- sales volume dips below $1B mark for the first time in 5 years
- Q3 2017 sees average prices drop 19% year-over-year
- 375 Hudson Street fetches $465M in the biggest sale of the quarter
- 768 KSF One Soho Square on track for Q4 delivery
After a sluggish start to the year in Q1 and a lukewarm Q2, the Manhattan office market failed to regain traction in the year’s third quarter. With a tepid sales volume of $991 million and the lowest number of quarterly deals closed in the past five years, Q3 2017 might signal a return to normalcy for the highly sought-after Manhattan market. Having reached a five-year peak in the first months of 2015, when 21 office buildings traded for a total of over $10 billion, sales activity in the borough has been fluctuating and eventually winding down to much more sustainable levels this year.
Q3 Office Sales Volume Falls 67% Y-o-Y
The Manhattan office sales market showed a pronounced downward trend compared to the previous quarter, as Yardi Matrix data reveals. Total sales volume fell a sharp 67% year-over-year and 74% from Q2 to Q3, even though the number of transactions closed stayed roughly the same as in the previous quarter. Just six notable office deals closed in Manhattan during Q3 2017, totaling $991 million and 3.1 million square feet of space—a steep drop compared to Q2, when seven sales closed for $3.8 billion in volume and 5.9 million square feet. The year’s third quarter was in fact the weakest quarter of the past five years in terms of sales volume, dropping below the $1 billion mark for the first time.
Average Price per Square Foot Slides Back below $1,000
The average price per square foot for office buildings trading on the Manhattan market decreased 19% year-over-year and 21% compared to Q2, resting at $821 at the close of the year’s third quarter. The drop in prices is not, however, a signal that the market is losing its appeal, but rather a result of seasonality and reoccurring market fluctuations. The average price recorded in Q3 2017 is roughly on par with the average of the past five years.
The Largest Sale of Q3: 375 Hudson Street
The largest office transaction closed during Q3 2017 in Manhattan was the $465 million sale of 375 Hudson St. in the Hudson Square submarket. The 19-story, 1 million-square-foot high-rise was acquired by Trinity Real Estate and Norges Bank in August, from seller Tishman Speyer. According to Yardi Matrix data, Trinity acquired a 51% interest in the Class A asset, while Norges Bank retained a 48% ownership stake following the deal. Hines Interests also acquired a 1% interest in the building.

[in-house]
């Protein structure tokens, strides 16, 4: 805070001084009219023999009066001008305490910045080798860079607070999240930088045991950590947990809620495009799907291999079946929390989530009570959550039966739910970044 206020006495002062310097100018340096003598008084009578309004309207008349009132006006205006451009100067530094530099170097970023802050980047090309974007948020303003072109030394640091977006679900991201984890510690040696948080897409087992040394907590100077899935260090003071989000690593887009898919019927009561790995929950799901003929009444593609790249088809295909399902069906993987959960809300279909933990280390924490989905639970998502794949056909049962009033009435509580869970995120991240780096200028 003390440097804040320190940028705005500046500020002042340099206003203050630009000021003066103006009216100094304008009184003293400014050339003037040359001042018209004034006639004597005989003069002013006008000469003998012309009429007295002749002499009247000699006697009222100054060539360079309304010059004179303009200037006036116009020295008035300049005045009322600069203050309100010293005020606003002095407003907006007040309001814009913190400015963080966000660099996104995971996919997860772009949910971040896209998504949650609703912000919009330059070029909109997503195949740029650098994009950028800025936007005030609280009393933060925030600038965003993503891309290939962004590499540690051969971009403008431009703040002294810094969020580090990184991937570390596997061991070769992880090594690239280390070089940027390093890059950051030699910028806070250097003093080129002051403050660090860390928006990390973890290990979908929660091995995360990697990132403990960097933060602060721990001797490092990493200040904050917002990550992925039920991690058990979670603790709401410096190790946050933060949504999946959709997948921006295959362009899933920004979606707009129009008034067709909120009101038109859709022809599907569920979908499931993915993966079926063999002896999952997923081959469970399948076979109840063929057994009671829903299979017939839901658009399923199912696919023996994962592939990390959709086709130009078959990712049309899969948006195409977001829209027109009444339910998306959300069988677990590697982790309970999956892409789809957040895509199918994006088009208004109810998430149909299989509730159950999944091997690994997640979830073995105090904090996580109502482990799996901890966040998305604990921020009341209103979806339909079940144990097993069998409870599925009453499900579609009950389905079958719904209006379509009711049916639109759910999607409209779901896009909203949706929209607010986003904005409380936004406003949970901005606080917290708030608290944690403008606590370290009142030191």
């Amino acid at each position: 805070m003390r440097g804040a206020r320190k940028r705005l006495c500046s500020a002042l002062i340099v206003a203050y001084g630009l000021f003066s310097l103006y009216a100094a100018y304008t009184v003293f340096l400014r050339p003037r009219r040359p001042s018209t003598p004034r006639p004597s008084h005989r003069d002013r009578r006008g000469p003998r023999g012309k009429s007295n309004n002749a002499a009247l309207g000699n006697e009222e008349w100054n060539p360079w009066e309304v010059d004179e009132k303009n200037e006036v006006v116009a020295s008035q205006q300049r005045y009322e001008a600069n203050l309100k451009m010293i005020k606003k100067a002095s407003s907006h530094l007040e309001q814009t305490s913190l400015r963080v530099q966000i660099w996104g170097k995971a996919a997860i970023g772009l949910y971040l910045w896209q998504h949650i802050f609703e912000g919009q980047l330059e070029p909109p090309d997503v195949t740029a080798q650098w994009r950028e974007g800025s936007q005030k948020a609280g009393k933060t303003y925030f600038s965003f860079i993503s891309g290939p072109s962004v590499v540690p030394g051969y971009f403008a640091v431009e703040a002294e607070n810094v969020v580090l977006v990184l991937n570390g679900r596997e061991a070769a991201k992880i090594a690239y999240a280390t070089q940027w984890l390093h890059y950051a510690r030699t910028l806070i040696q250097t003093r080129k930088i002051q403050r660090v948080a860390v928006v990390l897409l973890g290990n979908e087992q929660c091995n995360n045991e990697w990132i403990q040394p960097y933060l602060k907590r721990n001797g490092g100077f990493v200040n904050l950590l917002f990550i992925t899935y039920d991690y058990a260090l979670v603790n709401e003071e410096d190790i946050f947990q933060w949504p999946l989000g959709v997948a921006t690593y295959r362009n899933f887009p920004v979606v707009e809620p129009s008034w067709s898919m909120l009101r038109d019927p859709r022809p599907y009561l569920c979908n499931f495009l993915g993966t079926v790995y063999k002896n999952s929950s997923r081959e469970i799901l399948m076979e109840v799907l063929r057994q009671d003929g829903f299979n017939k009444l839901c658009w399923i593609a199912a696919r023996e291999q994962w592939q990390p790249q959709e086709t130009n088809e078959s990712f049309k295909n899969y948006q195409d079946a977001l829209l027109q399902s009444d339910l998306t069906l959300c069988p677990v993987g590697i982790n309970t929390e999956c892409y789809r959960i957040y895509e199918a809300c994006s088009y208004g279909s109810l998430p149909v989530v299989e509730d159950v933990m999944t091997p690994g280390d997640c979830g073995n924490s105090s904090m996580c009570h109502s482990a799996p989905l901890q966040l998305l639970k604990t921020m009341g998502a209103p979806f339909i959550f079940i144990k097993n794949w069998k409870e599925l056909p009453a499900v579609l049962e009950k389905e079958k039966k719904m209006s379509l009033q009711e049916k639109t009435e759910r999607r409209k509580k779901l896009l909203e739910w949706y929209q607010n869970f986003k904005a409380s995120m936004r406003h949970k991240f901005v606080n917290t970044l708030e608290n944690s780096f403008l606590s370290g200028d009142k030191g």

Pipeline: 3M Square Feet of Office Space on Track for Q4
There was a single office building totaling over 50,000 square feet to come online in Manhattan during Q3 2017, bringing the total market inventory to 465 million square feet. The next quarter looks more promising and is expected to deliver six new projects to the market, encompassing a total of 3 million square feet. The largest development scheduled for delivery in Q4 is the 768,000-square-foot One Soho Square, owned by Stellar Management and designed by Gensler. The spec project is set to include two 13- and 15-story buildings incorporating office and retail space, as well as a 26,079-square-foot showroom. MAC Cosmetics, Glossier, Trader Joe’s and Cineflix Enterprises have already signed on to occupy space within the new Hudson Square building.
Another notable project currently underway is the makeover of the Verizon Building at 375 Pearl St., at the Manhattan end of the Brooklyn Bridge. Originally built in 1975, the 32-story building owned by Sabey is undergoing a long-awaited revamp. Upon completion, the tower’s limestone facade will be traded in for floor-to-ceiling glass curtain walls, and the building will be used as office space and data storage.
- Data source: Yardi Matrix;
- We considered transactions of completed properties, recorded up until October 9th, 2017;
- Minimum amount per transaction: $5,000,000;
- Square footage parameters: over 50,000 square feet;
- We count portfolio deals as single transactions;
- In the case of mixed-use assets, only properties featuring over 50% office space were taken into account;
- We excluded ‘ownership stake,’ ‘ground lease,’ ‘controlling interest,’ ‘portfolio’ and ‘undisclosed’ deals from our calculation of the average price per square foot;
- We excluded distressed sales.